On Your Health

Check back to the INTEGRIS On Your Health blog for the latest health and wellness information for all Oklahomans, published three times a week.

Food Safety Tips for Pregnant Women

As a mom-to-be, what you eat affects your baby. At your first appointment, your OB-GYN will most likely mention a long list of foods to avoid. On top of that, you must be aware of how your food is prepared to avoid foodborne illnesses or food poisoning. In fact, pregnant women are 10 times more likely than other people to get food poisoning from listeria bacteria, which can be harmful to both you and the baby.

That’s a lot to think about, especially when you're busy growing a human. Since we are winding down February’s Prenatal Infection Prevention Month, we want to share food safety tips and information for you to reference whenever you need it.

Common types of food poisoning

According to the Centers for Disease Control and Prevention, 48 million people get sick from foodborne illnesses in the U.S. each year. There are three types of common food poisoning bacteria you need to look out for—salmonella, listeria and E. coli.

Salmonella

A salmonella infection can be serious during pregnancy. Symptoms include diarrhea, fever, abdominal cramps and vomiting. Salmonella infections can also lead to dehydration and bacteria in the blood, which can cause meningitis. Salmonellosis can be passed to the baby during pregnancy, causing the baby to be receptive to meningitis, which could be life-threatening.

Listeria

Pregnant women and their newborns, older adults, and people with weakened immune systems are especially vulnerable to listeria bacteria. Pregnant women with a listeria infection can pass the infection to their baby or experience miscarriages, stillbirths and even preterm labor.

E. coli

Today, there’s not much evidence that E. coli causes major health risks during pregnancy. The main concern of E. coli infection is dehydration, though in rare cases severe complications may arise.

Now that you are aware of the risks of food poisoning during pregnancy, here’s what you can do to help prevent it. More specifically, we’re covering dairy, eggs, lunchmeats, seafood, meat and poultry.

Dairy and egg food safety during pregnancy

Unpasteurized milk and other dairy products should definitely be on your do not eat list. Raw milk that has not been pasteurized to kill harmful bacteria can present a serious risk for salmonella, E. coli, listeria, campylobacter and other bacteria. Pregnant women should also avoid unpasteurized cheeses, especially soft cheeses like Brie.

For eggs, make sure the yolks are fully cooked and the egg whites are firm. You should avoid home-made ice cream made with raw egg yolks and raw cookie dough – sorry mamas!

Pregnant women should avoid cold lunchmeats and delis

If you are pregnant, you should avoid delis with ham salad, chicken salad or seafood salad. These pre-made salads may contain listeria. Cold lunchmeats are often on the list of foods to avoid during pregnancy. However, most deli meats today are sprayed with a food additive that helps prevent listeria before packaging.

To be on the safe side, make your sandwich at home so you can re-heat lunchmeats, including hotdogs to at least 140 degrees to kill any bacteria.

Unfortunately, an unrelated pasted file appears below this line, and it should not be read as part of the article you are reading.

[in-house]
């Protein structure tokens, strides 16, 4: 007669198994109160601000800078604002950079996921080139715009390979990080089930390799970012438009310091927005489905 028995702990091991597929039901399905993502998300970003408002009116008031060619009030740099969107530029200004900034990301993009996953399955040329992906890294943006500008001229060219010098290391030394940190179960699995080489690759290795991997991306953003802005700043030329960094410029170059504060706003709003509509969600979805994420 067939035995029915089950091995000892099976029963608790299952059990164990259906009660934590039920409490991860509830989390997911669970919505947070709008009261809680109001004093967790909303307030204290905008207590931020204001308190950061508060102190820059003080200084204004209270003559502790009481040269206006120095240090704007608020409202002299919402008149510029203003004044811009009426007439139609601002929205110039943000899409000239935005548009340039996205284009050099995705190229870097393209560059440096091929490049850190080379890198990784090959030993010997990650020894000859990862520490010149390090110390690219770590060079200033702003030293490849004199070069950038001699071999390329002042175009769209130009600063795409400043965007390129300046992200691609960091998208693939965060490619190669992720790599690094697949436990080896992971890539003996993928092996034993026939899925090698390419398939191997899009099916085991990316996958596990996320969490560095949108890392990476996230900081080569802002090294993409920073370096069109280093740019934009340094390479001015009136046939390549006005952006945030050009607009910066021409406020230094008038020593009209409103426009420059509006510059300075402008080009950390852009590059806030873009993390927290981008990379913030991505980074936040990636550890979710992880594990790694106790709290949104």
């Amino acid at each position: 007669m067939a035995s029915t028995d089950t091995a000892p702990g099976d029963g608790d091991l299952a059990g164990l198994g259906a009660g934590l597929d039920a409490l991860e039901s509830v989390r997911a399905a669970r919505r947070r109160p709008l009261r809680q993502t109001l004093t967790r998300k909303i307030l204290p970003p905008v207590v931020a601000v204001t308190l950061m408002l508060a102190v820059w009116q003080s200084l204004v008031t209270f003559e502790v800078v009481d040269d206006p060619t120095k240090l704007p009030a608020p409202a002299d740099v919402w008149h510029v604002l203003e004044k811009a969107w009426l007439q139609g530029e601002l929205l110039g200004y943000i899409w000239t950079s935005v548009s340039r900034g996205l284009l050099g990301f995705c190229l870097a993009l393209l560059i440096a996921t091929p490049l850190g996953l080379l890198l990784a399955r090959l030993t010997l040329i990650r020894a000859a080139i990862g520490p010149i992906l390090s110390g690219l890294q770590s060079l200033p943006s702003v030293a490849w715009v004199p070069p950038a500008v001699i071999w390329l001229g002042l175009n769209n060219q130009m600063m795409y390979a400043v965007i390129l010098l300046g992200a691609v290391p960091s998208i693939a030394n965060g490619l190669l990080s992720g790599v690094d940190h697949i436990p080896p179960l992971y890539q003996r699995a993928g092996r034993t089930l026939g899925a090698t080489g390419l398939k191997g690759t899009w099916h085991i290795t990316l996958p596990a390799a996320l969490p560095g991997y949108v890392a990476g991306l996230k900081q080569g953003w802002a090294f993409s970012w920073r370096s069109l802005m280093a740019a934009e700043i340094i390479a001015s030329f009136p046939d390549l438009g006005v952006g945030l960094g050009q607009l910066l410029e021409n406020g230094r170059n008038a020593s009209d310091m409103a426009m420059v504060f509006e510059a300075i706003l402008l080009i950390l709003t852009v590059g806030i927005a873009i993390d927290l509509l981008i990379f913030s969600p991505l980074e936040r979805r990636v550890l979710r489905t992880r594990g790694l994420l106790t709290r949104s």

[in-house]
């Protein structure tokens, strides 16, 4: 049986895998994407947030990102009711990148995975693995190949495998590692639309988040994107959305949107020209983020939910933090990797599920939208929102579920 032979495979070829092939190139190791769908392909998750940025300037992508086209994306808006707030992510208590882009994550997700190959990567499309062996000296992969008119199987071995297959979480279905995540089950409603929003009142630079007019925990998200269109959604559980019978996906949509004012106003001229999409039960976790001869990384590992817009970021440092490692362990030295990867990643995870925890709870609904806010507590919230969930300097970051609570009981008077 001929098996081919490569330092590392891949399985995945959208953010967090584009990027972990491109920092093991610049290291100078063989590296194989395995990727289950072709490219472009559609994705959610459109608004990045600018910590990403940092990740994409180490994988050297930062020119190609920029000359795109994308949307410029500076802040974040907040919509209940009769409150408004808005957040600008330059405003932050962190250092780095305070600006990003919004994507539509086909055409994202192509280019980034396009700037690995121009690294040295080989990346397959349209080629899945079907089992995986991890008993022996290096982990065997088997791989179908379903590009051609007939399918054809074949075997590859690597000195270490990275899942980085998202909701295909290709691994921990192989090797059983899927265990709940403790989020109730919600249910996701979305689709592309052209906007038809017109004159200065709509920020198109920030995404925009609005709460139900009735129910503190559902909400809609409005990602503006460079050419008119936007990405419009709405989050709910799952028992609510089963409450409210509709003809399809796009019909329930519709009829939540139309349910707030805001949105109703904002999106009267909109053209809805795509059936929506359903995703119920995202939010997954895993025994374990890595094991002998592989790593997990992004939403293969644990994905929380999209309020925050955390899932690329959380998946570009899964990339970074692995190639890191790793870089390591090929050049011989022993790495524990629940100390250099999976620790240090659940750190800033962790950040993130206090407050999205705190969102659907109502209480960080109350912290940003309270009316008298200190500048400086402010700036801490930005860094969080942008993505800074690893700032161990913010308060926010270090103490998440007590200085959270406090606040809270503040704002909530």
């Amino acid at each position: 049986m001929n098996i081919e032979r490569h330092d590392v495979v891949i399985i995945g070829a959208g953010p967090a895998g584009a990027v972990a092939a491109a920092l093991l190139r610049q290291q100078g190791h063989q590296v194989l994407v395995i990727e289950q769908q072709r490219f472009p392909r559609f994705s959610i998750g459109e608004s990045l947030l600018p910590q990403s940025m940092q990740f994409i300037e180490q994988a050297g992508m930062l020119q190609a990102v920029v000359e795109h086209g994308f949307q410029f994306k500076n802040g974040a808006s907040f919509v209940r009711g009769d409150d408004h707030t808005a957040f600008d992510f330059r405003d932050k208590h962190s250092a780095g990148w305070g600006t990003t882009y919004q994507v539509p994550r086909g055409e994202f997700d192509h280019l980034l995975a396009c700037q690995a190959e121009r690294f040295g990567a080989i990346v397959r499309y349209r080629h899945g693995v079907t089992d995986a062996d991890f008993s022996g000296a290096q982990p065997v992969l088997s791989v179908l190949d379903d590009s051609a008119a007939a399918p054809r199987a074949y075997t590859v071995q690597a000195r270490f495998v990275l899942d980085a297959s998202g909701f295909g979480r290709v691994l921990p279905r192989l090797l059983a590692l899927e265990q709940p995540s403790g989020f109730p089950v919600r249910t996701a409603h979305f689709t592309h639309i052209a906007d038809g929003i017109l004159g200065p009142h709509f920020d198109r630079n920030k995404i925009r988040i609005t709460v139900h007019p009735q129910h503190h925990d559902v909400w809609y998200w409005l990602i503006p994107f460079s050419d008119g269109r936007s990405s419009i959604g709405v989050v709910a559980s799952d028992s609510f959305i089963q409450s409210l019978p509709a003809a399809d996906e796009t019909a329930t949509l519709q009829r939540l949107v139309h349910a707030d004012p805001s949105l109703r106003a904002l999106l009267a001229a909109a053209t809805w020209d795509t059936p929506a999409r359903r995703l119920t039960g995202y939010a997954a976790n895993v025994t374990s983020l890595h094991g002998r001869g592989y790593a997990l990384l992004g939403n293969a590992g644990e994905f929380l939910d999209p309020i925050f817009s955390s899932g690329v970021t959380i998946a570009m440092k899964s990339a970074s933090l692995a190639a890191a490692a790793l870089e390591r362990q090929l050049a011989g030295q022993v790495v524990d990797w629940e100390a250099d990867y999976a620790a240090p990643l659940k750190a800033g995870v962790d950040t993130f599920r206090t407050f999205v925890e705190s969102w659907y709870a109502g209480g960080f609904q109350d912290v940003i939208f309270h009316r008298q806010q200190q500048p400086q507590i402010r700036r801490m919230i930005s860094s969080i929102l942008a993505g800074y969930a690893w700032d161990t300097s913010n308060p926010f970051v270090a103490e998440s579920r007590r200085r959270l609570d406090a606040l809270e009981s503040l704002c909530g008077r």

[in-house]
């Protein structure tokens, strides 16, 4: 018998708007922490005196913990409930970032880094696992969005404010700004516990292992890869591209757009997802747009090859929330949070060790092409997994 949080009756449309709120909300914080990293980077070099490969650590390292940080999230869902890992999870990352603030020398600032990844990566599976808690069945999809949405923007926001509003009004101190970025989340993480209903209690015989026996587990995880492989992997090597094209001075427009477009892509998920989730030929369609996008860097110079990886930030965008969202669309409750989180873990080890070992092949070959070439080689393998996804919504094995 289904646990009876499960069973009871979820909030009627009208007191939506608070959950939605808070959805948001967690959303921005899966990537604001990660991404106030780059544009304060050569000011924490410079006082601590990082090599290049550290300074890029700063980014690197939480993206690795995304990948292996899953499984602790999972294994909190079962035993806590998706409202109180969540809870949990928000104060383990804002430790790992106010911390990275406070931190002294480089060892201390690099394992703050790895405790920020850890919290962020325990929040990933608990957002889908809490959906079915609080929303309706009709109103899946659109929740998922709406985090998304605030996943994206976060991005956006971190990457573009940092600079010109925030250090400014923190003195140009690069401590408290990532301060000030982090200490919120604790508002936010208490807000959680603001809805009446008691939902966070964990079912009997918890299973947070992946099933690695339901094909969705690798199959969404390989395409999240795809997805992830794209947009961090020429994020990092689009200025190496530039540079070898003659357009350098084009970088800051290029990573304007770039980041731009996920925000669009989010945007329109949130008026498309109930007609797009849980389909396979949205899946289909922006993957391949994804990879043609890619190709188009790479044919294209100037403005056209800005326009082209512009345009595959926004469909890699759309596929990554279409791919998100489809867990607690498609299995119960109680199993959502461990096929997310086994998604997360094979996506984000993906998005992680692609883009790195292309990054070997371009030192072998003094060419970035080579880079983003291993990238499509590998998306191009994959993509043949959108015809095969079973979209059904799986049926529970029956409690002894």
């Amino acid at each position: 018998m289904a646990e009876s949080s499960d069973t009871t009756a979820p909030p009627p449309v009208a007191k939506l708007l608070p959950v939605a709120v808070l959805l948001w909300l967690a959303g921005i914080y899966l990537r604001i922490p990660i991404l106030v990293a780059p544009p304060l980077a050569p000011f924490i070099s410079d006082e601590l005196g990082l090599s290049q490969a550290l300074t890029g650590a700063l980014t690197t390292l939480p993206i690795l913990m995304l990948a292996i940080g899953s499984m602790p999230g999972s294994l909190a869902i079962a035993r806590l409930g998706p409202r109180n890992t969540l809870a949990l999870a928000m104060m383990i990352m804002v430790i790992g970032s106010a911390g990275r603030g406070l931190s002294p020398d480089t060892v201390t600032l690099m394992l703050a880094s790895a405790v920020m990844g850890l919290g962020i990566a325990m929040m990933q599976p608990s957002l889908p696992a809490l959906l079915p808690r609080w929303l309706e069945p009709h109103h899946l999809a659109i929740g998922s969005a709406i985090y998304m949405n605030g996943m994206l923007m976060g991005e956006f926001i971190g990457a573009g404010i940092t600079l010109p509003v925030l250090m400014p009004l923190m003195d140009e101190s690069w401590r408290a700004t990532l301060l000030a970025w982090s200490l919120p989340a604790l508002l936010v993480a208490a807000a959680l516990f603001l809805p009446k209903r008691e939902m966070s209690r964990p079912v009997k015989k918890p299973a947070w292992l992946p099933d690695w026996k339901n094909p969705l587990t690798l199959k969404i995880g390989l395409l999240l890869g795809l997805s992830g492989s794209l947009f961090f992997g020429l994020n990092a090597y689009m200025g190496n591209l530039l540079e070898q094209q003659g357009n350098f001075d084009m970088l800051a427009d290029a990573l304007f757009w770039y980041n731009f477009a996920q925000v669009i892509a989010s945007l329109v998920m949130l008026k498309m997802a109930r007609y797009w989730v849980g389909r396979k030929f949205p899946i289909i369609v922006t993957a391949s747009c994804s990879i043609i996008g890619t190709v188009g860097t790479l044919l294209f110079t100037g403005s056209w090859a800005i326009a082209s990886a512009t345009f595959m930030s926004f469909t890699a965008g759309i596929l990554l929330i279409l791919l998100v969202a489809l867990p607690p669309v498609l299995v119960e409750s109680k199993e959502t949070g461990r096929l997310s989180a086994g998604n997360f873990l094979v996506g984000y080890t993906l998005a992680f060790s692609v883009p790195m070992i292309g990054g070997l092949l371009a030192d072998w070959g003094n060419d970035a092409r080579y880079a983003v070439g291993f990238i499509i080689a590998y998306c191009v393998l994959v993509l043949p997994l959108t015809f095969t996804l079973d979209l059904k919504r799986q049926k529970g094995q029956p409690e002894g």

Which fish is best for pregnant women?

Most pregnant women know that it is best to avoid raw seafood. Uncooked seafood such as raw sushi rolls, sashimi, ceviche and oysters may contain bacteria like listeria. Refrigerated smoked seafood, like smoked salmon or lox, also present a threat of listeria.

It’s important to know which types of fish have the highest levels of mercury to avoid exposure during pregnancy. Some of the best choices for fish include cod, catfish, salmon and canned tuna. Try to avoid wild-caught fish like swordfish, marlin or king mackerel, which have the highest levels of mercury.

Meat and poultry food safety during pregnancy

Most meat and poultry are completely safe to eat during your pregnancy, if they are fully cooked and hot. If you are re-heating, make sure you bring it up to the correct temperature and are not eating it cold.

A good rule to follow is the “clean, separate, cook and chill method” while preparing your food. Learn more about that here.

Proper food temperatures

While we are on the subject of proper food temperatures, foodsafety.gov provides a full chart of correct cooking temperatures for your proteins. However, here are some general guidelines you can follow.

  • Meat mixtures of ground beef, veal, pork and lamb - 160 degrees
  • Beef steaks, roasts and chops - 145 degrees
  • All poultry, including whole chickens - 165 degrees
  • Pork and Ham - 145 degrees
  • All pre-cooked or reheated meats - 140 degrees
  • Leftovers and casseroles - 165 degrees
  • Seafood (cook until flesh is opaque and easily separated with a fork) - 145 degrees

In general, if you aren’t sure if you should eat a certain food or not, it’s best to play it safe and wait until you can confirm. It may be useful to keep a list of foods to avoid in your phone. For up-to-date lists of food recalls, check out Food Safety News.

We are here to support you on your journey to motherhood. Our pregnancy care at INTEGRIS is designed to help you have the most positive experience possible, by keeping both the mother and baby happy and healthy.

Subscribe to the INTEGRIS On Your Health blog

Subscribe for weekly emails full of useful and interesting Oklahoma-centric health and wellness info, from the doctors and health experts at INTEGRIS.